1. Robert Brumley 5 months Reply

    The rear brake clutch throttle I have been using for years and nobody ever told me about it. I guess you could say it came to me naturally. I will say it works great, especially on heavier bikes like cruisers to maintain control at low speeds.

    • Bill Seltzer 5 months Reply

      Outstanding. Gotta love it when things come together naturally. For most riders thought, putting that combination together can be challenging. In fact, there are stories out there that riders are told to stay away from the rear brake. The way we see it, riders need to learn when, how, and why to use each control available on the motorcycle. Otherwise, its like having tools in a toolbox and not knowing their purpose. Thanks for your comment Robert!

  2. Nick Feldaverd 5 months Reply

    Very well done, informative. Thinking of the friction zone as a “dimmer” switch may also help with the mental process.

    • Bill Seltzer 5 months Reply

      That’s a great way to think about the friction zone Nick. Thank you for sharing!

  3. Hi, Rodney Robbins here. I’m the author of “Gold Wings are Murder” under my pen name Moxie Nixx. Your video is very well presented. However, with respect, using three different tools to control one thing, your speed, is almost certainly an error called OVER PROCESSING. Logic tells us using three controls for one thing is probably unnecessary, but what happens in the real world? On my GL1800 Gold Wing, my “Motorcycle Idle Speed” is 4-5 mph. That is with the clutch all the way out, engine at idle, no gas or brakes. My “Stall Speed,” on the Wing, is 2 mph. That is with the clutch all the way out, engine at idle, dragging the rear brake until the engine almost starts to lug or stall, but doesn’t. It just so happens that 2 mph is exactly the speed you need to ride 40 feet in 12 seconds. If I can ride 2 mph using only 1 control, the rear brake, why do I need anything else? I know I can’t close the throttle more to ride slower, so what else could I do to keep it simple? Turns out, I can cycle the clutch in and out, no gas, no brakes, and ride about 1 mph. “Oh, but that’s on a giant Gold Wing!” True. The well used 883 Sportster I tested had a “Motorcycle Idle Speed” of 10 mph and a “Stall Speed” of 5 mph. To pass the 40 feet in 12 second test, I would need to at least cycle the clutch. Could I use all three controls? Sure. Do I need to? Probably not. I offer this challenge, before you tell me I’m wrong, find out your “Motorcycle Idle Speed,” and your “Stall Speed.” While you are at it, see if you can ride your 40′ slow speed lane in 10-12 seconds just by cycling the clutch from barely off to slightly on–no gas, no brakes. If I can control my speed with ONE control, rear brake or clutch, why should I struggle with THREE at the same time?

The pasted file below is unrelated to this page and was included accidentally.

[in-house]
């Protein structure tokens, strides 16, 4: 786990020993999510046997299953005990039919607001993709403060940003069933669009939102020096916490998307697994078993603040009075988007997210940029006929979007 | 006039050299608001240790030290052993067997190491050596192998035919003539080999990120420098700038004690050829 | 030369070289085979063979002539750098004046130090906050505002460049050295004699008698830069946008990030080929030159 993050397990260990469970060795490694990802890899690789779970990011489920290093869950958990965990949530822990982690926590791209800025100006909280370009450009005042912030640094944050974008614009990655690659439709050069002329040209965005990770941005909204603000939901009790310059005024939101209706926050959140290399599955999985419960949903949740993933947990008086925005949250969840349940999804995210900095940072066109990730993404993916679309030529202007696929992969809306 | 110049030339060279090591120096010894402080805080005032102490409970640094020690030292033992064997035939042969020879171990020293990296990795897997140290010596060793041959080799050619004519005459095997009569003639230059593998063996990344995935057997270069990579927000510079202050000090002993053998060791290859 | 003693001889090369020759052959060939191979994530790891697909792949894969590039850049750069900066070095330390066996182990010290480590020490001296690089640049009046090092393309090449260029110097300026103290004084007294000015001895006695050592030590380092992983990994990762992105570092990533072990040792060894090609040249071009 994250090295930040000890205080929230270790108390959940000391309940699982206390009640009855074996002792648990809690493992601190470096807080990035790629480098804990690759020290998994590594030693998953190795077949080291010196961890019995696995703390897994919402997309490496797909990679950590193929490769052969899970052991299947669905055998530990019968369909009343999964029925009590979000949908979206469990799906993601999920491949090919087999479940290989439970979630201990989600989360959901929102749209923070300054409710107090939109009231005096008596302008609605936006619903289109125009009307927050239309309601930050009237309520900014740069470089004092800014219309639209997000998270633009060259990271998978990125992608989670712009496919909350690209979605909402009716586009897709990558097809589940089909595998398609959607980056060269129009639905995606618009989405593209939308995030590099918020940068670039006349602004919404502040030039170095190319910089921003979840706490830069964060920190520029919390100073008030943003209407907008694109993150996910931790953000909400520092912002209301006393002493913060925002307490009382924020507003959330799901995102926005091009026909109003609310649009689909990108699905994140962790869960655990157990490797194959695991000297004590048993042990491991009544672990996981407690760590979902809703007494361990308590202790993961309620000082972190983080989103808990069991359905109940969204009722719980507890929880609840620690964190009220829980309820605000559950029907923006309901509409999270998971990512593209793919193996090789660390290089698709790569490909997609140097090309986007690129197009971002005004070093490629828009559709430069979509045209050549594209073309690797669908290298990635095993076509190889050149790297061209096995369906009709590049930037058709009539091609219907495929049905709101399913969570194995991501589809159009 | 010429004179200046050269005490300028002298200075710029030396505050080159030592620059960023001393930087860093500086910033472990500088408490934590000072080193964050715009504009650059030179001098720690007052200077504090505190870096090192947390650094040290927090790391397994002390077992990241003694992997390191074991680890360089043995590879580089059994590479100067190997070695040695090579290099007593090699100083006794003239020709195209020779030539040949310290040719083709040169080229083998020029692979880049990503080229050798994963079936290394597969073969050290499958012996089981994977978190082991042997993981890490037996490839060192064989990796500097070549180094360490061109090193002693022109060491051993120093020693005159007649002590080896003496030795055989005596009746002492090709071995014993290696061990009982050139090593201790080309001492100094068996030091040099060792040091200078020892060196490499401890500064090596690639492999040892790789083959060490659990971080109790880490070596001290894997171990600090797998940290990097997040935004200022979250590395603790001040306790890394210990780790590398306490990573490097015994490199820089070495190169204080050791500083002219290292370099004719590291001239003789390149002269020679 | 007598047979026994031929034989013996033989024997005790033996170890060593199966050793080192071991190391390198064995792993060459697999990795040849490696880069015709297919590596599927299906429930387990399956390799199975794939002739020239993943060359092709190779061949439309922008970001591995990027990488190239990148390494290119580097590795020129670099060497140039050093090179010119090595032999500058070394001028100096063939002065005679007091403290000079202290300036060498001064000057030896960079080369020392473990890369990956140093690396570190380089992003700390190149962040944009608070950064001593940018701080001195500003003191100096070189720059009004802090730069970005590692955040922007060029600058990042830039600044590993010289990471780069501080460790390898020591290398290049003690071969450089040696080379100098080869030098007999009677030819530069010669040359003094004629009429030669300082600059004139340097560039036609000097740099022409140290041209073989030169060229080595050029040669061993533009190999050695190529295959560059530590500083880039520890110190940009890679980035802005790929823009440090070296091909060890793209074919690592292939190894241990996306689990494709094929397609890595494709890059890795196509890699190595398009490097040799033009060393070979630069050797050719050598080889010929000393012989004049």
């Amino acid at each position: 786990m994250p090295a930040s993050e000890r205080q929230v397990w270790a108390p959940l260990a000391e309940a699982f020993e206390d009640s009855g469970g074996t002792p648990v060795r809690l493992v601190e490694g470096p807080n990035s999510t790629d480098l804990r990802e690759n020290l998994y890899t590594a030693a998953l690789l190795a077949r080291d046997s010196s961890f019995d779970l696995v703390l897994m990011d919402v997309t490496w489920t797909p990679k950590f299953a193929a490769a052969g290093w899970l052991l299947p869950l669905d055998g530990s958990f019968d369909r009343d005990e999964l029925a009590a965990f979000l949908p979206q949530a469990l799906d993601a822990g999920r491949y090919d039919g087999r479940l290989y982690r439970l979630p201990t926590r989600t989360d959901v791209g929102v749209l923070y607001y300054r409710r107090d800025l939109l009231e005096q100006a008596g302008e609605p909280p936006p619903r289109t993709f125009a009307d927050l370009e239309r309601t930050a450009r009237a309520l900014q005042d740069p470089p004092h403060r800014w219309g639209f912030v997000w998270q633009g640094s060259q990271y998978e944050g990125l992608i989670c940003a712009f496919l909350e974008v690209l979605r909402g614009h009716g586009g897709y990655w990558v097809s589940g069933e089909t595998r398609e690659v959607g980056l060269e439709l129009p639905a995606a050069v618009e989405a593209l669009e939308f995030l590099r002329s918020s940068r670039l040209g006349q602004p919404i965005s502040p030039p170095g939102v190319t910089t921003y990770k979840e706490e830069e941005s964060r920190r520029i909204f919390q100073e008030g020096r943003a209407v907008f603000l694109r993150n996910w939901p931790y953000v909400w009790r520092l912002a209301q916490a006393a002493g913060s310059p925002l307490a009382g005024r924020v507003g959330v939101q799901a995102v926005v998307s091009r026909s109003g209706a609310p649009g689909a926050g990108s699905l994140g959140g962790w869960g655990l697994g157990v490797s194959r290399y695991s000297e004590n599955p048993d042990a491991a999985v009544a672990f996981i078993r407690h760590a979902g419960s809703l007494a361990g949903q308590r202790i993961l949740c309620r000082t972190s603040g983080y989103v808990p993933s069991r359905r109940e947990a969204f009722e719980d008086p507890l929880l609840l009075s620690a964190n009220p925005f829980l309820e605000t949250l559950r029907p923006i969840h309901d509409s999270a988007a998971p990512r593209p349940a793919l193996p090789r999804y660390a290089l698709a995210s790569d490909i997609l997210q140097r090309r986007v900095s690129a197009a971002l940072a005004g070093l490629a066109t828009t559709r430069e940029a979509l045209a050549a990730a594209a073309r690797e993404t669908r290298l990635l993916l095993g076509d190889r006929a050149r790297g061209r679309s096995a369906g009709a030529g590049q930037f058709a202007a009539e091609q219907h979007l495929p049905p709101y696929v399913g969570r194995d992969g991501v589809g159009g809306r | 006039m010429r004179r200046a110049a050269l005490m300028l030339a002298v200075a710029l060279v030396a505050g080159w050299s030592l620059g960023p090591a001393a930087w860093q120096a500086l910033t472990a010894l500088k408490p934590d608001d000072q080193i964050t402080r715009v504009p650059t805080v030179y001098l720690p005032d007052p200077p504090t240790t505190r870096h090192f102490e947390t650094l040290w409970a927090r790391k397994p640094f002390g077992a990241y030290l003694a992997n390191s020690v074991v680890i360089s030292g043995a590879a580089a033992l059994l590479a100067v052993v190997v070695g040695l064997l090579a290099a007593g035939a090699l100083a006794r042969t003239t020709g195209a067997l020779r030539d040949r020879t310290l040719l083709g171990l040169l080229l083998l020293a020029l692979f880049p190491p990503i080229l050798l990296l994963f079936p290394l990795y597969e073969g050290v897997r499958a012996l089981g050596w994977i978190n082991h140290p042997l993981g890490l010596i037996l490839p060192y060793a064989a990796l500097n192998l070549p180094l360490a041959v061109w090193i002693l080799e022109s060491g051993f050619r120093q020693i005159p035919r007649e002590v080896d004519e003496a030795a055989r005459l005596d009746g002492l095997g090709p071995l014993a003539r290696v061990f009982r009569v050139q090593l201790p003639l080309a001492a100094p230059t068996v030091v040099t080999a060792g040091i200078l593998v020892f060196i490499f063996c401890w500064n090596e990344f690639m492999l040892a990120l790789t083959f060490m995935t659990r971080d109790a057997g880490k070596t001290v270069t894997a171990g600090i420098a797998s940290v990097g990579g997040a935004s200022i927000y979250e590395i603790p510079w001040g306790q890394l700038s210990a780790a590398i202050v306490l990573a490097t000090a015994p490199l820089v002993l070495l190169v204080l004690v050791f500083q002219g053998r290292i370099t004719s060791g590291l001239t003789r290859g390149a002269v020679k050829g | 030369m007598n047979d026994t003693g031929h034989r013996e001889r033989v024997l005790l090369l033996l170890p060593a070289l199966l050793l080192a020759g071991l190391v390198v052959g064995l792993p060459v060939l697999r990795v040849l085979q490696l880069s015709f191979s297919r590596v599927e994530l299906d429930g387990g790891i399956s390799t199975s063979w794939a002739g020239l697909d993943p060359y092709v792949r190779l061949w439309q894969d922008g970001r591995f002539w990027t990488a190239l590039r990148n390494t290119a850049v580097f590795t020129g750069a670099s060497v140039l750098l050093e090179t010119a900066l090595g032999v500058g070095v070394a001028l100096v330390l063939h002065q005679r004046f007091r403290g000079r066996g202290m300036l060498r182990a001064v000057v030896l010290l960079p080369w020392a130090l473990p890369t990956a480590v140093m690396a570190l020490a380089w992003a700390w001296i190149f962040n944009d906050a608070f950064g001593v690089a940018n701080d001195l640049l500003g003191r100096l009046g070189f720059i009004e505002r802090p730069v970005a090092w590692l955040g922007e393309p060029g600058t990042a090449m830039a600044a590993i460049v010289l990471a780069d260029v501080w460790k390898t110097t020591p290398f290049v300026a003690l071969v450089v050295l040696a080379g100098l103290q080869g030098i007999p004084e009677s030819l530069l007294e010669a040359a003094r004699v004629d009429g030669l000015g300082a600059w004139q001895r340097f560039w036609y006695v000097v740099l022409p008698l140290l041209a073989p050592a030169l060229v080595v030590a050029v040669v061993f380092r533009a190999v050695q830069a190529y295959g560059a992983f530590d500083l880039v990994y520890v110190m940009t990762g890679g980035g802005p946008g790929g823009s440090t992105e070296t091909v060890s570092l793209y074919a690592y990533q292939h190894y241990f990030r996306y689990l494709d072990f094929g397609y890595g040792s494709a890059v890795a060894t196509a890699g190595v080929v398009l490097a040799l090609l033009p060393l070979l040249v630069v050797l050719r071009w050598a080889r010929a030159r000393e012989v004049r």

• Bill Seltzer 4 months Reply

      Thanks for the reply Rodney. You bring up some key points. It is challenging to bring all aspect of maneuvering forward in a 3 minute video; we try our best. You may note that there are plenty of different ways to ride a motorcycle that allow a rider to accomplish their task. Our goal is to have riders explore all of the available controls. Not learning how to properly use all of the motorcycle controls is akin to a mechanic not learning how to use the available tools in his tool box. Some jobs require different tools and if we don’t have the right tools for the job, then we could be at a disadvantage. What if a rider needs to adjust their line mid-turn? Plenty of situations arise that may cause us to alter our speed and/or direction.

      First, we are conscious of rider bandwidth and are aware reducing operator workload to be valuable in many respects. This is the second video in a four part series. These videos are meant to be building blocks for riders who are not only new to the sport but may have years of experience. If you notice, our first video asks the rider to begin exploring the clutch/throttle relationship in a straight line. Only once a rider feels comfortable are they meant to use those controls while turning the handlebars. Again, there is no one way to ride a motorcycle. We are asking riders to invest time in learning how to use the available controls of their motorcycles. Use less controls? Go ahead. Use all three? Great. Rider choice for the given situation.